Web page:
Love and intimacy is the focus of a landmark exhibition at TarraWarra Museum of Art
that for the first time pairs the work of Patricia Piccinini with that of important Australian modernist Joy Hester.
Patricia Piccinini and Joy Hester: Through love
is curated by Victoria Lynn and presents more than 50 works, including Sanctuary, a major new sculpture by Piccinini, and rarely-seen works by Hester. The exhibition explores the incredible spectrum of human and non-human relationships, from romantic love and maternal devotion through to the connections formed between humans and animals, and animate and inanimate objects.
Melbourne-based artist Piccinini describes her early practice as being profoundly influenced by the work of Hester (1920-60), who was acclaimed for highly personal brush and ink drawings that evoked emotional extremes from passion to loneliness.
Victoria Lynn, Director, TarraWarra Museum of Art, said, This is the first exhibition to explore the parallels between the works of Joy Hester and Patricia Piccinini, relating Hesters expressionistic ink portraits of lovers to Piccininis depictions of intermingled human, nonhuman and hybrid forms.
Several of the Hester works showing at TarraWarra were exhibited by Tolarno Galleries in the 1970s, resulting in acquisitions by the National Gallery of Australia and National Gallery of Victoria and a number of well-known collectors. Renewed interest in Hester soared throughout the 1980s and 1990s.
Patricia Piccinini will exhibit new work at Tolarno Galleries in late 2019.
Patricia Piccinini (b. 1965) is a renowned contemporary Australian artist whose work encompasses sculpture, installation, photography, video and drawing to examine the increasingly blurred boundary between the artificial and the natural and how this effects our relationship to our bodies, other people and creatures, and the environment. She began her career as co-founder of an artist-run space in Melbourne called the Basement Project, exhibiting and curating exhibitions there in 1994. Within a few years, she was exhibiting her original and visionary works in Tokyo and Peru. In 2002, she held major exhibitions at the Australian Centre for Contemporary Art, Melbourne, and the Museum of Contemporary Art Australia, Sydney. She represented Australia at the Venice Biennale in 2003. Since then, Piccinini has shown her work in numerous significant museum and commercial solo and group exhibitions throughout the world. Most recently, she was honoured with a major exhibition that toured in Brazil in 2015-16 and a retrospective at Queensland Art Gallery | Gallery of Modern Art, Brisbane in 2018.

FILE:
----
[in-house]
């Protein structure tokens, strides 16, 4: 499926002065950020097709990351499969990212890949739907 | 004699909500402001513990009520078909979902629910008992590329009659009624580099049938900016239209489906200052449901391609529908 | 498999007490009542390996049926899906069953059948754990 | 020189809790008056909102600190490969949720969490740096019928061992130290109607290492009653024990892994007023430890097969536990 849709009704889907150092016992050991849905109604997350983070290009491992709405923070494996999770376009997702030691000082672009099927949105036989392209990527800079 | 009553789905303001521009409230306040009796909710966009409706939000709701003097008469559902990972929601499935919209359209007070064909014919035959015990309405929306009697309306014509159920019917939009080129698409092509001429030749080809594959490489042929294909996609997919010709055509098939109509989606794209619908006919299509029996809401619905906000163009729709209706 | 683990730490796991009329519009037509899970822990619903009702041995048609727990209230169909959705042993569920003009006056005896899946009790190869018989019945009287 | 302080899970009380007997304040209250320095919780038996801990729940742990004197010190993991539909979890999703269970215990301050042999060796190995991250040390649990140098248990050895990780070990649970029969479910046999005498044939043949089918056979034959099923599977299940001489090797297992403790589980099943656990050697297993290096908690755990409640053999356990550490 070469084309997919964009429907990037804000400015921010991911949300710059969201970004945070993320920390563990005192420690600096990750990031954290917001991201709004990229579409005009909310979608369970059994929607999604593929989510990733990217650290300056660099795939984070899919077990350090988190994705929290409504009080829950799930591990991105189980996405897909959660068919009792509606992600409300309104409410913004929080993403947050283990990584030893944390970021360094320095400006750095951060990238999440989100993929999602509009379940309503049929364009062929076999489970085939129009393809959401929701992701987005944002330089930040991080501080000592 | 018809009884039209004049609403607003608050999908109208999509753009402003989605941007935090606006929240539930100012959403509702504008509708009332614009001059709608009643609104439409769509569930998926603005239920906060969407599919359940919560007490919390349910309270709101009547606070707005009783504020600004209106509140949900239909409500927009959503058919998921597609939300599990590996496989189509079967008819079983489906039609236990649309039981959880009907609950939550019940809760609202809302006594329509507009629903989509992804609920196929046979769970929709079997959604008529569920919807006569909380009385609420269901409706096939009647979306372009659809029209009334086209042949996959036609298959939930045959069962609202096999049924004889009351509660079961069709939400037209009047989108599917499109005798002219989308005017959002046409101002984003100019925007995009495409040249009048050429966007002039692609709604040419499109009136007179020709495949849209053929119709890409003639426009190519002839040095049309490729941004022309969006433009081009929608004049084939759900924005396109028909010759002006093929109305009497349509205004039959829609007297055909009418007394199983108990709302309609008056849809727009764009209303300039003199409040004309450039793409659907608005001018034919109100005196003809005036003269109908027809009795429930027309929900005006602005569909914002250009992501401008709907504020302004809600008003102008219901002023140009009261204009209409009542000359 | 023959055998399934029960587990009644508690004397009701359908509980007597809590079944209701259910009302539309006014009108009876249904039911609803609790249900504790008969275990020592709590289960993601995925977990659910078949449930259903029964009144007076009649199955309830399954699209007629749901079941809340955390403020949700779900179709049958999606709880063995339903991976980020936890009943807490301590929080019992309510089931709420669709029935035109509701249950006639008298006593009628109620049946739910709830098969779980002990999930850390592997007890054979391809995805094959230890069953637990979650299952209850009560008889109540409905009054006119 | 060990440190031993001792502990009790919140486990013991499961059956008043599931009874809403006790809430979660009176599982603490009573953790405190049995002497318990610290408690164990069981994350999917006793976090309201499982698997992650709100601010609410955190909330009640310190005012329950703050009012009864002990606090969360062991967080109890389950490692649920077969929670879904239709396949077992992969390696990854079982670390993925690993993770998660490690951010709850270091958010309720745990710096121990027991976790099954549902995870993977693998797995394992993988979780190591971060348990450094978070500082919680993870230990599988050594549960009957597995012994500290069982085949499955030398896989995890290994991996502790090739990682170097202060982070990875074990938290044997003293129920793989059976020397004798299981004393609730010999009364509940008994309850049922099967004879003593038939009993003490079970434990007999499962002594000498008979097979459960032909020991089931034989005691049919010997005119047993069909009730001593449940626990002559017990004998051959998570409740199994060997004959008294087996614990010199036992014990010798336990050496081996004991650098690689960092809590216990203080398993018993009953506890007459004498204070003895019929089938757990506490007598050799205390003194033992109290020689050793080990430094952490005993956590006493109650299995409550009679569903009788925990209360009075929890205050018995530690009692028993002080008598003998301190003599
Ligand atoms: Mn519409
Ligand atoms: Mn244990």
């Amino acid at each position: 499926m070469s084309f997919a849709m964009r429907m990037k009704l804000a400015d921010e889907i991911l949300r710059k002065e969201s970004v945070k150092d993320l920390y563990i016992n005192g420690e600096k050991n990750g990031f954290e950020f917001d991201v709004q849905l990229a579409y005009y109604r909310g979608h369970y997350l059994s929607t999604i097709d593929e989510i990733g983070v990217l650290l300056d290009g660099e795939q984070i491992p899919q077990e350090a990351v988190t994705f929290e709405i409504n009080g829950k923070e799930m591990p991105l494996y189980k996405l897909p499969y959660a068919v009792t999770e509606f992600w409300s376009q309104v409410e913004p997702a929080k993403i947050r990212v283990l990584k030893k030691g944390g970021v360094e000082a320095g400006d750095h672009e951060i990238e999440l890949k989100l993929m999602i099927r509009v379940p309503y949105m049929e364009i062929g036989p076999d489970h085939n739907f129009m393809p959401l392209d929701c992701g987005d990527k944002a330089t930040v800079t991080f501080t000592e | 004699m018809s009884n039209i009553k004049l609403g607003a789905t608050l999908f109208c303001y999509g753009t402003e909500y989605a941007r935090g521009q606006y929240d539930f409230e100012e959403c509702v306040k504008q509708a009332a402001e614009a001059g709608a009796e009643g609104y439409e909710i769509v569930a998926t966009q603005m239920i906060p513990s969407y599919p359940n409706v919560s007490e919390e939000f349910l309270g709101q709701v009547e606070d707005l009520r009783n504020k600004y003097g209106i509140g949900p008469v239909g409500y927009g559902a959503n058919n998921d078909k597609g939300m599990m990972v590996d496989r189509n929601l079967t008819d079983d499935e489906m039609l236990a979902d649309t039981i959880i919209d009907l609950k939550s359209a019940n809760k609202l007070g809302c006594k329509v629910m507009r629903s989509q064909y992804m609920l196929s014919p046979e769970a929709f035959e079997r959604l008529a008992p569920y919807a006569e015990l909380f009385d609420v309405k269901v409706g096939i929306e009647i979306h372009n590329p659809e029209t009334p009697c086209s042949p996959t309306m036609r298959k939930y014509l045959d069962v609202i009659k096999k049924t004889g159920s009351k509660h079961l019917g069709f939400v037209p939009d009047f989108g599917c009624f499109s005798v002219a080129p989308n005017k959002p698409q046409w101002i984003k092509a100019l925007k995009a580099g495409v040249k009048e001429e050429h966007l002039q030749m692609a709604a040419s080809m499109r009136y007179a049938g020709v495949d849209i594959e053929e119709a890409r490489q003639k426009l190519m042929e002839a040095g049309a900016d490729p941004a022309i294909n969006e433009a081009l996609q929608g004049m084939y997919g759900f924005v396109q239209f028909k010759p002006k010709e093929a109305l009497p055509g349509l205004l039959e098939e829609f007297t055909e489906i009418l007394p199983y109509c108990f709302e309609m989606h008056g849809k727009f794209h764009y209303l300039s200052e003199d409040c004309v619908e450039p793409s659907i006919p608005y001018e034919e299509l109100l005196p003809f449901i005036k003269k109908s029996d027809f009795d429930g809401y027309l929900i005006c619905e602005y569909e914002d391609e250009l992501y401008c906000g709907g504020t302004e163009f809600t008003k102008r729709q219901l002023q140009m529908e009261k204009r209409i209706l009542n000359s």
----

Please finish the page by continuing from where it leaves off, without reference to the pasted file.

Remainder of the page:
Joy Hester (1920-1960) was a member of the group of artists in Melbourne known as the Angry Penguins. Her work is characterised by the fluent use of brush and ink on paper and an expressionistic approach to figuration. Hester was part of the Heide circle, and was particularly close to Sunday Reed who was something of a mentor to her. Unlike her male counterparts, she suffered a large degree of neglect as a female artist and as an artist who worked primarily with brush and ink. During her lifetime, Hester had three solo exhibitions: in 1950, 1953 and 1956. She was a foundation member of the Contemporary Art Society and exhibited often in its annual shows. In 1963 the Reeds curated a retrospective of her work at the Museum of Modern Art and Design which they founded. In 1981 a survey of her work was shown at the National Gallery of Victoria and, in 2001, separate retrospective exhibitions of Hesters work were held at the National Gallery of Australia and Heide Museum of Modern Art.